The upturn in economic growth, combined with the results of earlier reforms in taxation and in the financial sector, dramatically improved government finances from the 1998 budget deficit level of 4.2% of GDP to a slight surplus in 2000. Government tax-revenues grew from 16.4% of GDP in 1999 to 20.6% of GDP in 2000. In 2000, Kazakhstan adopted a new tax-code in an effort to consolidate these gains. Its strong financial position also allowed the government to reduce the value-added tax (VAT) from 20% to 16% and to reduce social (payroll) taxes as of July 2001. Kazakhstan's stronger budget-position and strong export-earnings earned it credit-rating upgrades from Moody's, S&P, and Fitch during 2001.

Kazakhstan instituted a pension reform program in 1998 that was partly based on the model of the Chilean pension system but included modifications. By July 2001, Kazakhstanis had contributed more than $1 billion to their own personal pension-accounts, mostly managed by the private sector. The National Bank oversees and regulates the pension funds. The pension funds' growing demand for quality investment outlets triggered rapid development of the debt-securities market. Pension-fund capital is being invested almost exclusively in corporate and government bonds, including Government of Kazakhstan Eurobonds. The Kazakhstani banking system is developing rapidly.[citation needed] Banking systems capitalization now[when?] exceeds $1 billion. The National Bank has introduced deposit insurance in its campaign to strengthen the banking sector. Several major foreign banks have branches in Kazakhstan, including The Royal Bank of Scotland Group, Citibank, and HSBC. Kazakhstan is also a member of the Economic Cooperation Organization (ECO).

According to the Republic of Kazakhstan Agency for Statistics, in January–March 2010 production of GDP amounted to 3,881.6 billion tenge and an increase of 7.1%.

Economic Growth & GDP[edit]

Kazakhstan's GDP grew 4.1% in real terms during the period from January to September 2014.[24]

Kazakhstan's real GDP growth is projected to reach 4.3% in 2014, the main driving force of the economy in Kazakhstan in 2014 is the consumer sector; the consumption in Kazakhstan is mainly boosted by the retail lending.[25]

According to the Agency of Statistics of the Republic of Kazakhstan the Kazakhstan's GDP growth in the first quarter of 2014 was 3.8%.[26]

The Government of Kazakhstan signed a Framework Partnership Agreement with IBRD, IFC, MIGA on May 1, 2014; according to this Agreement the World Bank will allocate $2.5 billion to Kazakhstan, for the diversification of the economy and reaching the sustainable development.[27]

Oil & Gas[edit]

Oil and gas is the leading economic sector. In 2000, Kazakhstan produced 35,252,000 metric tons of oil (700,000 barrels per day), a 17.4% increase over 1999's 30,025,000 tons. It exported 28,883,000 tons of oil in 2000, up 38.8% from 20,813,000 tons in 1999. Production in 2001 has been growing at roughly 20%, on target to meet the government's forecast of 40,100,000 tons of oil (800,000 barrels per day). In 2000, production reached 11.5 km³ of natural gas, up from 8.2 km³ in 1999.

Kazakhstan has the potential to be a world-class oil exporter in the medium term. The landmark foreign investment in Kazakhstan is the TengizChevroil joint venture, owned 50% by ChevronTexaco, 25% by ExxonMobil, 20% by KazMunaiGas of Kazakhstan, and 5% by LukArco of Russia.[28] The Karachaganak natural gas and gas condensate field is being developed by BG, Agip, ChevronTexaco, and Lukoil. The Agip-led Offshore Kazakhstan Consortium has discovered potentially huge Kashagan oil field in the northern Caspian. Kazakhstan's economic future is linked to oil and gas development. GDP growth will depend on the price of oil, as well as the ability to develop new deposits.


Kazakhstan is a leading producer of many mineral commodities, including uranium, ferrochrome, titanium sponge, cadmium, magnesium, rhenium, copper, bauxite, gallium and zinc.[29]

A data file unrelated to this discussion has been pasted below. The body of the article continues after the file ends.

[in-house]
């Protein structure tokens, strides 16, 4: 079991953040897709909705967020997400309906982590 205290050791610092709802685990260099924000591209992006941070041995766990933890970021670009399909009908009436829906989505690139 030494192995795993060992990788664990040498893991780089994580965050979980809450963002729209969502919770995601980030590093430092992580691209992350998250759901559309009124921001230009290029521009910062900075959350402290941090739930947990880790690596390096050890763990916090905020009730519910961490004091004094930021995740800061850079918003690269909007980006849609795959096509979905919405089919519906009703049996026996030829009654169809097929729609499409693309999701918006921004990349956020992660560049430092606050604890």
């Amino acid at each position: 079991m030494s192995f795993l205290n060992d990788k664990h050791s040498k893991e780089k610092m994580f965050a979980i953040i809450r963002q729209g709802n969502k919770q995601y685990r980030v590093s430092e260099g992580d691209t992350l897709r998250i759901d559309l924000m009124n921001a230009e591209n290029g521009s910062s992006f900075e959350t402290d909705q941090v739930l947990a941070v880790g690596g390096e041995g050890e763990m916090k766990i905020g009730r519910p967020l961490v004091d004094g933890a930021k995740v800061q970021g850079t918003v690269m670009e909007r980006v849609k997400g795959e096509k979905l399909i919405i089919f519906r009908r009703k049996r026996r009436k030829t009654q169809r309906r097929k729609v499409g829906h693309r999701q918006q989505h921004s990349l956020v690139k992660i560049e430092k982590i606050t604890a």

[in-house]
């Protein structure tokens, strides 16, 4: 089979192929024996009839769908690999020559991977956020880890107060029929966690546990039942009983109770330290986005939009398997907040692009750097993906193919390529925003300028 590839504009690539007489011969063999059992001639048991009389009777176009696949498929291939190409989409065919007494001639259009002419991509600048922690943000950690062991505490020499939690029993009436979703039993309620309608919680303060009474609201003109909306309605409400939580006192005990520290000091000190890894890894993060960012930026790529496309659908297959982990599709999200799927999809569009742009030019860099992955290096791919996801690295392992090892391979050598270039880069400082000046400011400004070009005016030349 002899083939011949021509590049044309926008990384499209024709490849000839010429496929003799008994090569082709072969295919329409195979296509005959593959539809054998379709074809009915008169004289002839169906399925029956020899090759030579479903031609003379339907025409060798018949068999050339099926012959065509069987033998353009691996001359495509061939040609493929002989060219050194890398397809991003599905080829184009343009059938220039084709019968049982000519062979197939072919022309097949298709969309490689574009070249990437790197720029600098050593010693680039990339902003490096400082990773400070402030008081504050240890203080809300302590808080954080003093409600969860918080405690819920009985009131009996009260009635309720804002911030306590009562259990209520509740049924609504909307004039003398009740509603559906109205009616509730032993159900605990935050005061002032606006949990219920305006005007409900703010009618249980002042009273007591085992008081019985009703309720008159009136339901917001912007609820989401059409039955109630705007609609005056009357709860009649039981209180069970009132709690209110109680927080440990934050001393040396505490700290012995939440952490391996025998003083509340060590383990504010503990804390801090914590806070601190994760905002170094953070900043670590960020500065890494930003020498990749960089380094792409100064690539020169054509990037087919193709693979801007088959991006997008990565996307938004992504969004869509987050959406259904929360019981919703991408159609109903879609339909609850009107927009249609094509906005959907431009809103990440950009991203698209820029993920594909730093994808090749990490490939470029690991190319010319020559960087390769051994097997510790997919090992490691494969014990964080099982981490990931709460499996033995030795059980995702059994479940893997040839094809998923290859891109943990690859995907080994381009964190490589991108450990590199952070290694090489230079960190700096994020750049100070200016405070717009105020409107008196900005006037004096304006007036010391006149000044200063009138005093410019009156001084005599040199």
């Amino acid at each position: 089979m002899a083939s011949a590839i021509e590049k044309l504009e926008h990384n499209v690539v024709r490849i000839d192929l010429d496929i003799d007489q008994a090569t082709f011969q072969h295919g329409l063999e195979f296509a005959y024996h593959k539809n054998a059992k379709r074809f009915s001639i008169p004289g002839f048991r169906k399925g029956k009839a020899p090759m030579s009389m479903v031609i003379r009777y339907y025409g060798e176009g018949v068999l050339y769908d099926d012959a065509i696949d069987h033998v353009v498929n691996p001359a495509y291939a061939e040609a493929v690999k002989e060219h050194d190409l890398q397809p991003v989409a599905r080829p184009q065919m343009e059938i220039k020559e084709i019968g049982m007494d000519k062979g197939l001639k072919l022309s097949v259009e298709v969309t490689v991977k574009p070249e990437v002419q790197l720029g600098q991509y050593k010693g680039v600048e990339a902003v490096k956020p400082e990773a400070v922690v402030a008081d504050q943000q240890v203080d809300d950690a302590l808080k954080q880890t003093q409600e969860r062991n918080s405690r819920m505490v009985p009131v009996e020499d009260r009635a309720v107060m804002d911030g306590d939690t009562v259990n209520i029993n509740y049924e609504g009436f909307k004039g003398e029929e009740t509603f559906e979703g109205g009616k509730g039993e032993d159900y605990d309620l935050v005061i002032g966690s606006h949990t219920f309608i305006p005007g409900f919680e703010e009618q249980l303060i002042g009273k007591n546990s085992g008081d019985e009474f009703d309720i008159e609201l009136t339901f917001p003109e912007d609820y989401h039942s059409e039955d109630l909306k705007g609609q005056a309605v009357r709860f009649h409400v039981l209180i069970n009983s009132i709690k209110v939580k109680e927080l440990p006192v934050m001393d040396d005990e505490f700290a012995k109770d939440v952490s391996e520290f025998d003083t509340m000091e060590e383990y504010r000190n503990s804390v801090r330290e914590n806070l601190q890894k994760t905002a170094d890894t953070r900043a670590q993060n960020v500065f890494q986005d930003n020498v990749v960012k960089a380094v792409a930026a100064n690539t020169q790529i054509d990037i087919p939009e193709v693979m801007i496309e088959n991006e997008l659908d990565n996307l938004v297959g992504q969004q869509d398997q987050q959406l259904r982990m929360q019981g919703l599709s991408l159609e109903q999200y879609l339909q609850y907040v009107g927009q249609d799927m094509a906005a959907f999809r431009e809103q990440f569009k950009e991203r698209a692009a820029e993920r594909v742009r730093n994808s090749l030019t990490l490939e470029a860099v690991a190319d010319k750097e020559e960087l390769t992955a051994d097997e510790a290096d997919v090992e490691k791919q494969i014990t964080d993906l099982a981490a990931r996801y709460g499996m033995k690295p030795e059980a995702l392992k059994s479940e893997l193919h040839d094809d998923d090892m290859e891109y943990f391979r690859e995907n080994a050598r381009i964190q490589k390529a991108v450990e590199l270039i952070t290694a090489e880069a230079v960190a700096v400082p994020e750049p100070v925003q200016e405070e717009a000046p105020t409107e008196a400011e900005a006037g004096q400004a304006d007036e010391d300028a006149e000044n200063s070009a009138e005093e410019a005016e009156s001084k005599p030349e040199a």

It is the leading country in the world for uranium production volumes, with 35% of global production,[30] and it has the world's second biggest uranium reserves after Australia.[31]


Graphical depiction of Kazakhstan's product exports in 28 color-coded categories.
Kazakh exports in 2006

Sherin Suzhikova, Counselor of Kazakhstan's Chamber of Commerce and Industry and Chao yon-chuan, Secretary-General of the Taiwan External Trade Development Council, signed an agreement on 13 October 2006 in Taipei to improve economic relations through "exchanges of market information and visits by trade professionals." TAITRA has an office in Almaty, Kazakhstan.[32]

In 2006, North Dakota's then Lieutenant Governor Jack Dalrymple led an 18-member delegation of the North Dakota Trade Office representing seven North Dakota companies and Dickinson State University on a trip to Kazakhstan, Ukraine and Russia. North Dakota exports mostly machinery to Kazakhstan, the eighth largest destination for North Dakotan exports; machinery exports increased from $22,000 to $25 million between 2000 and 2005.[33]

China is Kazakhstan's important trade partner. In late March 2015 the two countries signed 33 deals worth $23.6 billion.[34] The deals cover different industries, such as oil refining, cars, steel.[34]

During the press conference on July 20, 2015 Minister of Investment and Development of Kazakhstan said: "As of today, we export about 850 types of goods. Kazakhstan is among the top-50 best exporting countries globally and takes the 49th place."[35]

Small and Medium-Sized Enterprises[edit]

A new program to support small businesses was launched in Kazakhstan in February 2015.[36] 2015 is expected to be a pilot period of the program.[36] During that period the initiative will be focused on three major areas, notably agribusiness, machinery building and production of construction materials, and is to be further extended to other industries.[36]

According to the Global Entrepreneurship Monitor-2014, Kazakhstan has a very positive image of the entrepreneurs.[37] Nearly 70 percent of the population sees entrepreneurship as a good choice for building a career and achieving a high status in the society.[37] Kazakhstan can also boast one of the lowest closing index, according to the Global Entrepreneurship Monitor-2014, meaning that only 2.9% of entrepreneurs were forced to cease their business.[37]

Another important business trend in Kazakhstan is the growing role of women in this field.[38] Over 50% of entrepreneurs in Kazakhstan are women.[38]